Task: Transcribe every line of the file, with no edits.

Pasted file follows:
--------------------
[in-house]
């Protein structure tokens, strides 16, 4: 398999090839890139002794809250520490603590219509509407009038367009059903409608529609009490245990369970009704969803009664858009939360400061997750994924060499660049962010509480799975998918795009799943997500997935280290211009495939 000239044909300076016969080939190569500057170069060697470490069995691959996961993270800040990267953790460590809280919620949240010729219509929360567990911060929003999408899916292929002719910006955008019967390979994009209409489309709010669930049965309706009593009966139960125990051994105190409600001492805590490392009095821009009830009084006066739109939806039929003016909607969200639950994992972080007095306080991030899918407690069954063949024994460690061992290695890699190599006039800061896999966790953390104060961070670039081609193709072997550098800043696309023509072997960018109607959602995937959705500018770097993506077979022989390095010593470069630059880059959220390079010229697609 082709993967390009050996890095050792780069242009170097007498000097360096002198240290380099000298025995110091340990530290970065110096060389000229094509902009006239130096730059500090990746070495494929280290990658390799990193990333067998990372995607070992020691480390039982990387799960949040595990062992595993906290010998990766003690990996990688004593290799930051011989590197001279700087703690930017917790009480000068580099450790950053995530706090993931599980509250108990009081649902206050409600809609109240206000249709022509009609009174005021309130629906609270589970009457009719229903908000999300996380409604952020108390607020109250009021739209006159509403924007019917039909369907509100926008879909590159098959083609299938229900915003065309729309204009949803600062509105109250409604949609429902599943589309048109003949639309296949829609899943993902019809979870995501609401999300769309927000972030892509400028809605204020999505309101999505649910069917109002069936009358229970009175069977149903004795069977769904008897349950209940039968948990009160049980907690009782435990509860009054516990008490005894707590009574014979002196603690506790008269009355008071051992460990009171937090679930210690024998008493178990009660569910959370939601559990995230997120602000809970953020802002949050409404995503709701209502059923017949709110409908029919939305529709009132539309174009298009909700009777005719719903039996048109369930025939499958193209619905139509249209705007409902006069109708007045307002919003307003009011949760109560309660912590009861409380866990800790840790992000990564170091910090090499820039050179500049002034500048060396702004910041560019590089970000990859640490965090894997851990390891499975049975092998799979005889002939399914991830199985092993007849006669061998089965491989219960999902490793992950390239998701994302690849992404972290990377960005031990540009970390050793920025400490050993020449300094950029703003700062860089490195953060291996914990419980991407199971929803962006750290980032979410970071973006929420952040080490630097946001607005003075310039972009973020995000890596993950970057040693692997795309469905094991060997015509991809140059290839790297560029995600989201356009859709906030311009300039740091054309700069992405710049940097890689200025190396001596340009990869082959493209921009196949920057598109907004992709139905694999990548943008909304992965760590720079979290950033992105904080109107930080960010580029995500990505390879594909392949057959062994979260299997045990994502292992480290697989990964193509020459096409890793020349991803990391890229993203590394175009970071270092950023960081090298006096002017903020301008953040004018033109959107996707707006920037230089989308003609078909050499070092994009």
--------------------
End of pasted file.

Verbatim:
[in-house]
């Protein structure tokens, strides 16, 4: 398999090839890139002794809250520490603590219509509407009038367009059903409608529609009490245990369970009704969803009664858009939360400061997750994924060499660049962010509480799975998918795009799943997500997935280290211009495939 000239044909300076016969080939190569500057170069060697470490069995691959996961993270800040990267953790460590809280919620949240010729219509929360567990911060929003999408899916292929002719910006955008019967390979994009209409489309709010669930049965309706009593009966139960125990051994105190409600001492805590490392009095821009009830009084006066739109939806039929003016909607969200639950994992972080007095306080991030899918407690069954063949024994460690061992290695890699190599006039800061896999966790953390104060961070670039081609193709072997550098800043696309023509072997960018109607959602995937959705500018770097993506077979022989390095010593470069630059880059959220390079010229697609 082709993967390009050996890095050792780069242009170097007498000097360096002198240290380099000298025995110091340990530290970065110096060389000229094509902009006239130096730059500090990746070495494929280290990658390799990193990333067998990372995607070992020691480390039982990387799960949040595990062992595993906290010998990766003690990996990688004593290799930051011989590197001279700087703690930017917790009480000068580099450790950053995530706090993931599980509250108990009081649902206050409600809609109240206000249709022509009609009174005021309130629906609270589970009457009719229903908000999300996380409604952020108390607020109250009021739209006159509403924007019917039909369907509100926008879909590159098959083609299938229900915003065309729309204009949803600062509105109250409604949609429902599943589309048109003949639309296949829609899943993902019809979870995501609401999300769309927000972030892509400028809605204020999505309101999505649910069917109002069936009358229970009175069977149903004795069977769904008897349950209940039968948990009160049980907690009782435990509860009054516990008490005894707590009574014979002196603690506790008269009355008071051992460990009171937090679930210690024998008493178990009660569910959370939601559990995230997120602000809970953020802002949050409404995503709701209502059923017949709110409908029919939305529709009132539309174009298009909700009777005719719903039996048109369930025939499958193209619905139509249209705007409902006069109708007045307002919003307003009011949760109560309660912590009861409380866990800790840790992000990564170091910090090499820039050179500049002034500048060396702004910041560019590089970000990859640490965090894997851990390891499975049975092998799979005889002939399914991830199985092993007849006669061998089965491989219960999902490793992950390239998701994302690849992404972290990377960005031990540009970390050793920025400490050993020449300094950029703003700062860089490195953060291996914990419980991407199971929803962006750290980032979410970071973006929420952040080490630097946001607005003075310039972009973020995000890596993950970057040693692997795309469905094991060997015509991809140059290839790297560029995600989201356009859709906030311009300039740091054309700069992405710049940097890689200025190396001596340009990869082959493209921009196949920057598109907004992709139905694999990548943008909304992965760590720079979290950033992105904080109107930080960010580029995500990505390879594909392949057959062994979260299997045990994502292992480290697989990964193509020459096409890793020349991803990391890229993203590394175009970071270092950023960081090298006096002017903020301008953040004018033109959107996707707006920037230089989308003609078909050499070092994009």